There is also the possibility of leaving Croatia and travelling through part of northern Italy – Trieste, Venice and Milan – and on to the French capital before the final leg of the journey across the Channel to London.

With train journeys from Zagreb to London taking in the region of 20 to 25 hours, holidaymakers would need to have set out on their European railway adventure by now to guarantee being home by 4am on Saturday.

‘Another consequence would have been my eldest child missing a bit of school.’

Mr Torti, a developer from Oxfordshire, added: ‘Had we not had children I think we might have just waited it out… but with two young children at home it wasn’t feasible.’

A ‘gutted’ Mr Torti said he had been aware of the risk of travel rules changing, but added: ‘I do wonder though if the Government could be a bit more selective.

‘So for example I understand that there are certain hotspots in Croatia where the case numbers were quite high, so perhaps they could have selective on those travelling from those specific hotspots.

‘On the other hand people would have found a way around that.’

He added: ‘We’ve lost a lot of of money, between the accommodation, the flights, and the knock-on effects: the care hire, the airport parking, I kind of wish we’d stayed home to be honest despite the miserable British weather.’

While holidaymakers rushing home from Croatia suffered, Portugal saw a dramatic increase in holiday bookings today. 

Transport Secretary Grant Shapps announced quarantine will not be required on return to the UK from Portugal yesterday, leaving travel companies expecting a surge in bookings over the coming days.

The country is traditionally one of British holidaymakers’ most popular destinations, attracting 2.1 million visitors a year, but was banned during the lockdown.

But with the doors opened and a Bank Holiday at the end of the month, airlines are looking to take advantage of soaring demand.  

Aviation data analysts Cirium reported 719 flights between the UK and Portugal before pupils return to school next month, with a total seat capacity of nearly 128,000.

Jet2 announced it was putting on additional flights with thousands of extra seats to meet the surge in interest in trips to Portugal.

Average fare prices to Faro – the airport used by holidaymakers heading to the Algarve – rocketed from just £35 to £190 in the hours after Mr Shapps’ announcement.

One website showed a BA flight fare from London to Faro had jumped from £90 to £580 – with a claim it had been reduced from £594 – in a day.

Google searches by MailOnline also showed one BA round trip from London to Faro, leaving this Saturday – the day the quarantine rule is lifted for Portugal – and returning next Saturday – costing £1,069.

Average fare prices to Faro – the airport used by holidaymakers heading to the Algarve – rocketed from just £35 to £190. Pictured: A Google price chart showing how prices on flights to Faro on Sunday have rocketed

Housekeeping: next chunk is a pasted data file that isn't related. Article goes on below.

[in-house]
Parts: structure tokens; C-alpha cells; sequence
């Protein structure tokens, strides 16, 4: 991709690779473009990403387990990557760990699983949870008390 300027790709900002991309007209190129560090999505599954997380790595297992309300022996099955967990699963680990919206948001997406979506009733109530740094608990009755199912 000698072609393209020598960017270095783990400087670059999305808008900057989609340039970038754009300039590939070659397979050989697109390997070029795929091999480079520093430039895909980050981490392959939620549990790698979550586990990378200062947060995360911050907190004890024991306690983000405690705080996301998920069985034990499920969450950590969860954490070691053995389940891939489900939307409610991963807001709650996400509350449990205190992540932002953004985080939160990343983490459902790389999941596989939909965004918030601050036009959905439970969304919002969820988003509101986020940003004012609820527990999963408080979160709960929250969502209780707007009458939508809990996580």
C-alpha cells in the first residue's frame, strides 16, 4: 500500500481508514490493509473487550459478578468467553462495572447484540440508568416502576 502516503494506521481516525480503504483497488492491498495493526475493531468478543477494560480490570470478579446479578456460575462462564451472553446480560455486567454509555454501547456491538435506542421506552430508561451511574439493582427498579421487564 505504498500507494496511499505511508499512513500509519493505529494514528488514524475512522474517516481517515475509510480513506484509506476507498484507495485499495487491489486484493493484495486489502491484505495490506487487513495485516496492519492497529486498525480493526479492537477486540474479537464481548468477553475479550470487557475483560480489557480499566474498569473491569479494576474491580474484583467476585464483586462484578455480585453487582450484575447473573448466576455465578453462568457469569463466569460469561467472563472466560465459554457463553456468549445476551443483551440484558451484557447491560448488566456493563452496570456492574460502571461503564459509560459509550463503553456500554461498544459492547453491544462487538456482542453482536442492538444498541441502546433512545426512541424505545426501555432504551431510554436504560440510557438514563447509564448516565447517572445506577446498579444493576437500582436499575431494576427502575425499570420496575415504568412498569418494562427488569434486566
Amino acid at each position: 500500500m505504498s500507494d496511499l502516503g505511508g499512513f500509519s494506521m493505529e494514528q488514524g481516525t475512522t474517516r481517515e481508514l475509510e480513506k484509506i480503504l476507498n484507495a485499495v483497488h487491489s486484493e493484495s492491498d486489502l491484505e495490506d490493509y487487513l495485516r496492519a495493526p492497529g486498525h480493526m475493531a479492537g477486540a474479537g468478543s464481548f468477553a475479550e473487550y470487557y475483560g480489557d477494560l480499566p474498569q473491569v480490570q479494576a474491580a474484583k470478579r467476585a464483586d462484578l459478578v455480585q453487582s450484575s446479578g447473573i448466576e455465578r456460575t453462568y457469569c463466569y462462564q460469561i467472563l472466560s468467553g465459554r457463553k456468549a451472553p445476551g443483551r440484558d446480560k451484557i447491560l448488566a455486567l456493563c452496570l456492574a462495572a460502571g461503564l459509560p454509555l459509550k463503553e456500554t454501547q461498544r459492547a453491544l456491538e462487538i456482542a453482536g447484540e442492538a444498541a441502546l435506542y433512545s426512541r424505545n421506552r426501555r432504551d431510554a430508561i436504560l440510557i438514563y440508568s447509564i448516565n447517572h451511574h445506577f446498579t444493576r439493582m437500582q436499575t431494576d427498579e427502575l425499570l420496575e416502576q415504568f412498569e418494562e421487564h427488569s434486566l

Flights from London to Lisbon on Saturday have also rocketed, from around £50 to £181

Prices from London to Faro have also spiked for travel this Sunday, while flights to Lisbon, another popular city break destination, have also rocketed since the announcement, from around £55 to £185, according to Google.

One exasperated holiday-hopeful said on Twitter: ‘And instantly the holidays prices go up to Portugal!’

Yorkshire couple pay £800 to travel home from northern Croatia via Munich to beat the quarantine deadline

Liam and Jodie, a couple from Keighley, West Yorkshire, paid about £800 to travel home from northern Croatia via Munich, in order to beat the quarantine deadline, after finding it impossible to book a direct flight in time.

Liam and Jodie from Keighley, West Yorkshire, who are travelling home from Croatia via Munich to avoid the quarantine

‘There wasn’t an alternative. There are no flights from Pula to the UK on Fridays, only a flight from Zagreb to London runs, but obviously that was fully booked,’ Liam said.

‘The only (other) flights available were with stops in Spain through Ryanair, but then we would have to quarantine anyway,’ he added.

Liam, a mechanical assembly engineer, said he had started a new job recently so ‘didn’t want to miss another two weeks work’.

He added that they had tried to make the most of their trip despite ‘the distraction of not knowing what’s going to happen’, and were treating their visit to Munich as a ‘city break we got as an extra’.

In a bid to meet growing demand, Jet2 said it had put on extra flights to the country from Birmingham, East Midlands, Edinburgh, Glasgow, Leeds Bradford, London Stansted and Manchester. 

Steve Heapy, CEO of Jet2.com and Jet2holidays said: ‘Customers are responding to the welcome change in government advice by booking their much-needed holidays in the Portuguese sunshine, and we are responding to that by adding more flights and seats. 

‘We want our customers to enjoy their well-deserved holidays, and our decision to act quickly and add even more capacity to Faro ensures they will have plenty of choice.

‘With flights and holidays operating to Faro, in addition to Madeira, we are thrilled to be offering customers two fantastic options in Portugal when they’re looking to book their well-deserved holiday away from the gloom. 

‘With a fantastic choice of flights and holidays, not to mention fantastic deals and free child places available, those looking to get away can take advantage of great choice and value.

‘We have been busy looking after customers and independent travel agents during these uncertain times.